Since the aliphatic ethers to be used as the alkylating agent are good solvents for the phenols to be etherified, use of a solvent can in general be dispensed with.
The process according to the invention can be carried out under reduced pressure, normal pressure or excess pressure. To achieve high reaction rates and good space/time yields, it can be advantageous to carry out the process under increased pressure. This applies, above all, when low-boiling aliphatic ethers which are gaseous at the reaction temperature are employed. In this case, pressures which are above the autogenous vapour pressure of the lowest-boiling component are appropriate.
The process according to the invention can be carried out, for example, by a procedure in which the phenol to be etherified is dissolved in the ether serving as the alkylating agent, the strongly acid cation exchanger is added to the solution and the mixture is warmed to reaction temperatures of 20.degree. to 150.degree. C., preferably 50.degree. to 130.degree. C.
The process according to the invention can be carried out discontinuously and continuously. The continuous procedure has proved particularly suitable. For example, the reaction mixture consisting of the phenol, aliphatic ether and catalyst can be reacted continuously in a reactor by introducing the mixture at one end of the reactor and, after a certain residence time at the desired reaction temperature, removing it continuously from the reactor. It has proved particularly advantageous to locate the catalyst in a fixed bed in the reactor. In this case, the phenol/ether mixture is passed through the acid cation exchanger, located in a fixed bed, in a continuous stream.
A particularly advantageous embodiment, which can be carried out discontinuously or continuously, of the process according to the invention, through which the formation of compounds which are alkylated in the nucleus is considerably reduced, that is to say the selectivity of the alkylation reaction is greatly increased, consists of a procedure in which, when the reaction had ended, the alkyl aryl ether and the compounds which have lower boiling points than the latter, such as water, alcohol and dialkyl ethers, are distilled off from the reaction mixture and the distillation residue is reacted again, if appropriate after completing the phenol and/or dialkyl ether consumed by the alkyl aryl ether formation.
The surprising aspect of this procedure is that the proportion of compounds which are alkylated in the nucleus decreases by re-using the distillation residue and does not remain the same, as was to be expected.
In this procedure, it can be advantageous to carry out the reaction only to a certain percentage of the theoretical conversion.
The reaction mixtures obtained in the process according to the invention are worked up by processes which are in themselves known: if the process has not been carried out in a fixed bed, the solid catalyst is first removed by customary methods of solid/liquid separation, such as filtering, centrifuging, sedimenting and decanting. The catalyst can be re-used for fresh reactions. Water formed during the reaction and unreacted aliphatic ether are first separated off from the liquid phase by distillation. The residue which remains contains the alkyl aryl ether formed, which is isolated by processes which are in themselves known, for example distillation or crystallisation.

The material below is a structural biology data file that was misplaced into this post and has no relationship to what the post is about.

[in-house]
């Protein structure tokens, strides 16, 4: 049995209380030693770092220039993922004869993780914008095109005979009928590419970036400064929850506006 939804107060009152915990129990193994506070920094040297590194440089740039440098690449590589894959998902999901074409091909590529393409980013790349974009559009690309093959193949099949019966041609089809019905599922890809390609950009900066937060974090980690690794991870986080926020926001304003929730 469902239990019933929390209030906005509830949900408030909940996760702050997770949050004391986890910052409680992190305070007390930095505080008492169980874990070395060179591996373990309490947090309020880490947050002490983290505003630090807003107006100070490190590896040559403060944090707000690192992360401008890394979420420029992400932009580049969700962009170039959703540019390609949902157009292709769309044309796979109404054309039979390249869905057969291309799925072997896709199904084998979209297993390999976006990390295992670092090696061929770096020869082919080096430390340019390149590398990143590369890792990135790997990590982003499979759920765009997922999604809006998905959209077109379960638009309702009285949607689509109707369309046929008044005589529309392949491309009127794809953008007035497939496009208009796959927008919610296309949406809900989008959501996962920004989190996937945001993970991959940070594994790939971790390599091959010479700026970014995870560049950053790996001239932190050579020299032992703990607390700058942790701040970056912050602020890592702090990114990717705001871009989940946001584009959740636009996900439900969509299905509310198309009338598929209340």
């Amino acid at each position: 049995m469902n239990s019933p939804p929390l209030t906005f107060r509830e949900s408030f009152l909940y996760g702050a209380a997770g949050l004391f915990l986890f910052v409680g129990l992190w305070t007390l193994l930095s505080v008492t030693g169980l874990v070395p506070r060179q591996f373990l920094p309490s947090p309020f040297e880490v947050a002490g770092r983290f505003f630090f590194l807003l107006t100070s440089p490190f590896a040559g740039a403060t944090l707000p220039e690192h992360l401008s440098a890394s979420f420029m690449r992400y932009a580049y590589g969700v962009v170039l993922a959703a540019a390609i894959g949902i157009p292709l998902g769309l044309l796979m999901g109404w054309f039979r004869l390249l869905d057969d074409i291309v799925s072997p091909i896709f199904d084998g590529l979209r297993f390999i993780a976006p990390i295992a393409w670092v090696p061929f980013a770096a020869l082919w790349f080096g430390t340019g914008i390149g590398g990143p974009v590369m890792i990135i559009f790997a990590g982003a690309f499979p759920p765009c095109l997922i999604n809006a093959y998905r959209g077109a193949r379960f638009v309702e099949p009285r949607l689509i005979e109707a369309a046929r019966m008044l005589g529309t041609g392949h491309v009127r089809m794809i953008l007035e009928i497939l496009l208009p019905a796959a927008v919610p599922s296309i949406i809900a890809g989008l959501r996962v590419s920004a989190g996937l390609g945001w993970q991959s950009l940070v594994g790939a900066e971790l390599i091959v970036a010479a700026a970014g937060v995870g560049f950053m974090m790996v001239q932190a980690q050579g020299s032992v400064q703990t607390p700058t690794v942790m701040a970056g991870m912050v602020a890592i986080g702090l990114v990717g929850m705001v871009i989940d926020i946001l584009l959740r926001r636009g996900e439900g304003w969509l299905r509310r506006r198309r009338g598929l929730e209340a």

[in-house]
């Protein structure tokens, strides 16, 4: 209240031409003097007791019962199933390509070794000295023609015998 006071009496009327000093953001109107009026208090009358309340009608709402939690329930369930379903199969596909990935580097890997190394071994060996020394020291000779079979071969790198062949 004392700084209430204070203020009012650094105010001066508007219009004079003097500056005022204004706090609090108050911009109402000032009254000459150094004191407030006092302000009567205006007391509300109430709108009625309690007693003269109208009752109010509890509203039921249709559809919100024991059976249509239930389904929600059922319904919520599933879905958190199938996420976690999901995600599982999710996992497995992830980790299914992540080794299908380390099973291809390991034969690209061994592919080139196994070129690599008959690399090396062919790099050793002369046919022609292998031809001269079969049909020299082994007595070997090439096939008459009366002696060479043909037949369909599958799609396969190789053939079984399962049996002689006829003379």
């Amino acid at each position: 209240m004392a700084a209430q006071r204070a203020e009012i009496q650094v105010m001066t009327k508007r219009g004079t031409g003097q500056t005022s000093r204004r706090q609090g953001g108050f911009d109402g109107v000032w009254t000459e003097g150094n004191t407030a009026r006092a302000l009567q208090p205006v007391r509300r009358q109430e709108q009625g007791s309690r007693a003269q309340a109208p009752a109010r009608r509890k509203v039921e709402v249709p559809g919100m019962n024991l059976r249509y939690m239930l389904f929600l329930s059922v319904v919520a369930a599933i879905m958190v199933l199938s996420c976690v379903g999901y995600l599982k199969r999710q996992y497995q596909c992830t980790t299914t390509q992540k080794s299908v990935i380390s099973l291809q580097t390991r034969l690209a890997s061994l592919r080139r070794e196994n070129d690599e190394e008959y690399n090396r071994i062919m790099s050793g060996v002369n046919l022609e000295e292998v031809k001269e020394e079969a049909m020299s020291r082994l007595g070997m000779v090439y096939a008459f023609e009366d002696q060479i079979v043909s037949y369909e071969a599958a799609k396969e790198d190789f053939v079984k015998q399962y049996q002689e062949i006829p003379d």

The alkyl aryl ethers obtainable by the process according to the invention are intermediate products for the preparation of agents for combating pests, dyestuffs and auxiliary products for plastics (see DE-AS (German Published Specification) No. 1,643,358), odour substances, antioxidants and preservatives (see Ullmann's Enzyklopadie der technischen Chemie (Ullmann's Encyclopaedia of Industrial Chemistry), Volume 13, page 450 (1962)).
The parts indicated in the following examples are parts by weight, unless otherwise indicated.EXAMPLE 1
282 parts of phenol and 56.4 parts (=20% by weight) of a dry, strongly acid cation exchanger (polystyrenesulphonic acid crosslinked with 4% by weight of divinylbenzene) are heated to 120.degree. C. in a three-necked flask provided with a stirrer, reflux condenser, thermometer and gas inlet tube. 10 parts of dimethyl ether are then passed into the reaction mixture in the course of 21/2 hours. As was determined by gas chromatography, the reaction mixture had the following composition: 251 parts of phenol, 35.6 parts of anisole, 3 parts of water and 2.5 parts of dimethyl ether. The proportion of products alkylated in the nucleus was less than 1%, relative to anisole.EXAMPLE 2